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6 Salary Negotiation Mistakes to Avoid

Could You Be Sabotaging Your Job Interview?

You aced the interview and your hard work has paid off in a job offer. You’re excited to learn the company wants you … that is, until you start talking money. The salary is not at all what you were expecting, and not in the “I just won the lottery” way!

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Now things are more complex. It’s time for salary negotiation, but where to start? The last thing you want is to offend the hiring manager and have them rescind the offer.

Chances are that won’t happen, but you do need to avoid some common missteps to stay in favor. Don’t step off the cliff by making any of these common mistakes:

1. Not negotiating at all

It’s amazing how many people don’t venture into the daunting (but fruitful!) world of negotiation. They just accept the deal at face value—or walk away entirely. A lost opportunity.

A CareerBuilder survey found that more than half of workers don’t negotiate for better pay when they’re offered a job. Those who avoid it said they don't feel comfortable asking for more money (51 percent); they’re afraid the employer will decide not to hire them (47 percent); or they don't want to appear greedy (36 percent).

College students and recent grads, in particular, may be missing out. Only 38 percent of these job seekers in a NerdWallet and Looksharp survey negotiated with their employers when receiving a job offer.

Meanwhile, three-quarters of employers in the same survey said they typically had room to increase their first salary offers by five to 10 percent during negotiations. That’s worth noting: the majority of companies are expecting a negotiation.

If you’re early in your career, you may not feel you have significant leverage. But if the company has extended an offer, they want you and that is leverage.

Accepting a starting salary of $45,000 without negotiating could be a $4,500 a year mistake. Over 10 years, that amounts to $45,000 in lost pay. You wouldn’t toss that into a fire, so you owe it to yourself to try for more.

2. Asking about salary too early

On the other hand, you don’t want to initiate negotiations prematurely. When the hiring manager says, “Do you have any questions for me?” at the interview, it’s not an invitation to ask about salary. If you do, you’re leaving a bad impression as your first inquiry.

Always wait until an offer is presented; and ask only if you aren’t given the finer details about salary and benefits at that time. Remember, too, that there is more to compensation than salary alone—such as medical benefits, vacation, 401(k)s and other perks, which should also weigh into your decision.

3. Leading the talk

You might take a deep breath before you make the proclamation, “I’m really excited about the prospect of joining your team, but the offer is a bit low.” Just don’t divulge your salary expectations right after it.

Now is the time to listen rather than showing your hand. You may learn about factors that can affect further negotiation, like a formal pay structure across departments or the amount of leeway they have. The more you know before putting your cards on the table, the better.

4. Winging it

Be ready to make your case for a higher salary in case there’s room to negotiate. Throwing out a random number that you feel you deserve is a high risk proposition, though.

Do your research. There’s information readily available online for every occupation. You might even be able to pinpoint the range the company actually pays through a site like Try to narrow data to information relevant to your market.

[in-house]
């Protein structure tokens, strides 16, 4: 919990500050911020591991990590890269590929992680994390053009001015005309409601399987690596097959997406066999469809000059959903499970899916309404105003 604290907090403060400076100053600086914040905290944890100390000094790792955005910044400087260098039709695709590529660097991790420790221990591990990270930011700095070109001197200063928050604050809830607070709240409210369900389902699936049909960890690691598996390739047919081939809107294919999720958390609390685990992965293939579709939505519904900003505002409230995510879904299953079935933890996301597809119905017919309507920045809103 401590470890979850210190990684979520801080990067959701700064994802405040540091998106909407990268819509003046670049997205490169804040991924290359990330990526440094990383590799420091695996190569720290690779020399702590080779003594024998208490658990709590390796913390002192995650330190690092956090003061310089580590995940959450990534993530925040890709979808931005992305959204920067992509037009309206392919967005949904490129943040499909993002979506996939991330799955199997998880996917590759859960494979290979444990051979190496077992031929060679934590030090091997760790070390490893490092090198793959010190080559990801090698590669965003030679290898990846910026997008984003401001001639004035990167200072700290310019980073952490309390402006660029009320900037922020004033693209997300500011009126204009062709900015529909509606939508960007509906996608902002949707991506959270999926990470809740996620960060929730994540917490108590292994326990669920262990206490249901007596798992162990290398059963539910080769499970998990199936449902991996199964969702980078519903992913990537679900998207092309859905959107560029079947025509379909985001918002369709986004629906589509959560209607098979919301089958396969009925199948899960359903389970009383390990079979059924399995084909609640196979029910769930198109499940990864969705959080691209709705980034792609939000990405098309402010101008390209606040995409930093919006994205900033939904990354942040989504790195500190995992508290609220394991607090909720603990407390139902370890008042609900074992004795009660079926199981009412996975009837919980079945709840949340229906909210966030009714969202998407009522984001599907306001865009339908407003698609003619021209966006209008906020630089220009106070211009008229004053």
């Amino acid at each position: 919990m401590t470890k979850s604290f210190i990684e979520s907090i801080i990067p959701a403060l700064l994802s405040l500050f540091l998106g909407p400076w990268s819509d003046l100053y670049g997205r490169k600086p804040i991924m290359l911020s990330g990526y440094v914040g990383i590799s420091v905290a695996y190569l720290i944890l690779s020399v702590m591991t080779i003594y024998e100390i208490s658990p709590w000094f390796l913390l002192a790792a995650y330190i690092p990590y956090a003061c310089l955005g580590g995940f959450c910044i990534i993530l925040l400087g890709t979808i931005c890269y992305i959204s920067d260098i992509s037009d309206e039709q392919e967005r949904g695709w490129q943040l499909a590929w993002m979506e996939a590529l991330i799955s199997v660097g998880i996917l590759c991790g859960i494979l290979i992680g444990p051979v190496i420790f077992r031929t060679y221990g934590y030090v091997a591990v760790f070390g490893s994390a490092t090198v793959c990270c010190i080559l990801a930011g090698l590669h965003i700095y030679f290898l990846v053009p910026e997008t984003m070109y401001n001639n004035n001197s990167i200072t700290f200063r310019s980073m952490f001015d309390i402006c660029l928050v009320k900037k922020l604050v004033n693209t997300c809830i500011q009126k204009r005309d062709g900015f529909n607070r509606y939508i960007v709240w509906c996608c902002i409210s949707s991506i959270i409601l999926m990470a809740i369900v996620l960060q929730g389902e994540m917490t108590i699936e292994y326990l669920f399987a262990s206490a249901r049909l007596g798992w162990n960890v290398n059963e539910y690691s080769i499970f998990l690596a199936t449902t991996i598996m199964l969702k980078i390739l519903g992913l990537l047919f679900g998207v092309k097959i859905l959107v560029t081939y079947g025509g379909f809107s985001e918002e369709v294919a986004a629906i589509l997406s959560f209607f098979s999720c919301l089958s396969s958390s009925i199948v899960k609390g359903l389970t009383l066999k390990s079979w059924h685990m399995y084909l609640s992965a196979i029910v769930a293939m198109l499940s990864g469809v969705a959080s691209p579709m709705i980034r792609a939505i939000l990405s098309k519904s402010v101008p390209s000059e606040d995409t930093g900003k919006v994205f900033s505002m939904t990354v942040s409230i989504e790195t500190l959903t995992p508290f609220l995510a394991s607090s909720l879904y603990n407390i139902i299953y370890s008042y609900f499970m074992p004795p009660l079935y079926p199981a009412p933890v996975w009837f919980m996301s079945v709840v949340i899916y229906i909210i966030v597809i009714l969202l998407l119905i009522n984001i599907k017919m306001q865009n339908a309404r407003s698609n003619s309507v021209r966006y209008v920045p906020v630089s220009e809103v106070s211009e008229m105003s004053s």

It’s generally safe to ask for a salary that’s 10-20 percent higher than what you’re earning now, but don’t be afraid to ask for more if research backs it up. A lot depends on your geographic area, the industry, whether your current salary is above or below market, and other factors. Document your case for your desired salary and be ready to share your data with the hiring manager.

5. Being all or nothing

It’s one thing to document your worth and be confident in your value. It’s another to come across as demanding or haughty. Present your case for a higher salary, but be open to adjusting other aspects of the offer, such as the amount of vacation time or a higher sales commission.

If you say, “take it or leave it,” they may just leave it! Remember, you’re not just trying to clinch a deal; you’re giving a glimpse of you as a person overall. Employers are hiring “attitude” and emotional intelligence skills, too. All the business and technical skills in the world can be dwarfed by poor interpersonal abilities.

6. Talking too much

There’s value in knowing when to stop talking when negotiating. There may be times when the hiring manager doesn’t respond quickly. That awkward pause can give you subtle power, as you’ve lobbed the ball in their court.

For example, you might respond, “I was actually considering something a bit higher. Is that the highest range you would consider?” Then wait—versus filling in the space with, “...but, I’m flexible,” for example.

Salary negotiations don’t have to be intimidating. You do have the power to shift the direction of the discussion. But you must leverage that power and not cave under pressure. Managers won’t change their minds about hiring you simply because you attempted to earn a higher starting salary. In fact, some will secretly respect your ambition, if it’s within reasonable bounds.

If you’re thoughtful and professional as you try to reach a deal, you’ll remain that way in the eyes of your prospective employer. So stake your ground. You may not win the proverbial lottery, but you should earn what you deserve.

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